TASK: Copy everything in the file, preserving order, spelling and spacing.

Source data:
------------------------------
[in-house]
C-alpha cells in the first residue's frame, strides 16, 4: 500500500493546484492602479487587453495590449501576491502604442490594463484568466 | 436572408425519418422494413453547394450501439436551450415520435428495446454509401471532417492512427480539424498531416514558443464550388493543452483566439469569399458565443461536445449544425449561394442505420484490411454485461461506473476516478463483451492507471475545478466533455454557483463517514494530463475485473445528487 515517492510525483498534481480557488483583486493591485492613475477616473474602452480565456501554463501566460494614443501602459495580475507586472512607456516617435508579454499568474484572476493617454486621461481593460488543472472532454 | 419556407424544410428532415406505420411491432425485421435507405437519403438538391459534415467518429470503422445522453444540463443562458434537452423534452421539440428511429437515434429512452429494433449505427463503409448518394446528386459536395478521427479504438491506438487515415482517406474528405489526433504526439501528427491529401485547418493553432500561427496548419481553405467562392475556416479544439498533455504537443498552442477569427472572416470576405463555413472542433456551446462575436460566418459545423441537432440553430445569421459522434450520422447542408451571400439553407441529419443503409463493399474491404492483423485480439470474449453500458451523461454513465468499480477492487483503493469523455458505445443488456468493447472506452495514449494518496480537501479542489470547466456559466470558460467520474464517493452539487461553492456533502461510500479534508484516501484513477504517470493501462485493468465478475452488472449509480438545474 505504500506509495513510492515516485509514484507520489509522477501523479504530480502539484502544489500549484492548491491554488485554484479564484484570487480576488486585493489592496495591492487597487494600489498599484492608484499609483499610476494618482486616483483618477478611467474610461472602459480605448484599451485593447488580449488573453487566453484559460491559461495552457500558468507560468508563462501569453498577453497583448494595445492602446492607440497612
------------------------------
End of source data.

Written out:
[in-house]
C-alpha cells in the first residue's frame, strides 16, 4: 500500500493546484492602479487587453495590449501576491502604442490594463484568466 | 436572408425519418422494413453547394450501439436551450415520435428495446454509401471532417492512427480539424498531416514558443464550388493543452483566439469569399458565443461536445449544425449561394442505420484490411454485461461506473476516478463483451492507471475545478466533455454557483463517514494530463475485473445528487 515517492510525483498534481480557488483583486493591485492613475477616473474602452480565456501554463501566460494614443501602459495580475507586472512607456516617435508579454499568474484572476493617454486621461481593460488543472472532454 | 419556407424544410428532415406505420411491432425485421435507405437519403438538391459534415467518429470503422445522453444540463443562458434537452423534452421539440428511429437515434429512452429494433449505427463503409448518394446528386459536395478521427479504438491506438487515415482517406474528405489526433504526439501528427491529401485547418493553432500561427496548419481553405467562392475556416479544439498533455504537443498552442477569427472572416470576405463555413472542433456551446462575436460566418459545423441537432440553430445569421459522434450520422447542408451571400439553407441529419443503409463493399474491404492483423485480439470474449453500458451523461454513465468499480477492487483503493469523455458505445443488456468493447472506452495514449494518496480537501479542489470547466456559466470558460467520474464517493452539487461553492456533502461510500479534508484516501484513477504517470493501462485493468465478475452488472449509480438545474 505504500506509495513510492515516485509514484507520489509522477501523479504530480502539484502544489500549484492548491491554488485554484479564484484570487480576488486585493489592496495591492487597487494600489498599484492608484499609483499610476494618482486616483483618477478611467474610461472602459480605448484599451485593447488580449488573453487566453484559460491559461495552457500558468507560468508563462501569453498577453497583448494595445492602446492607440497612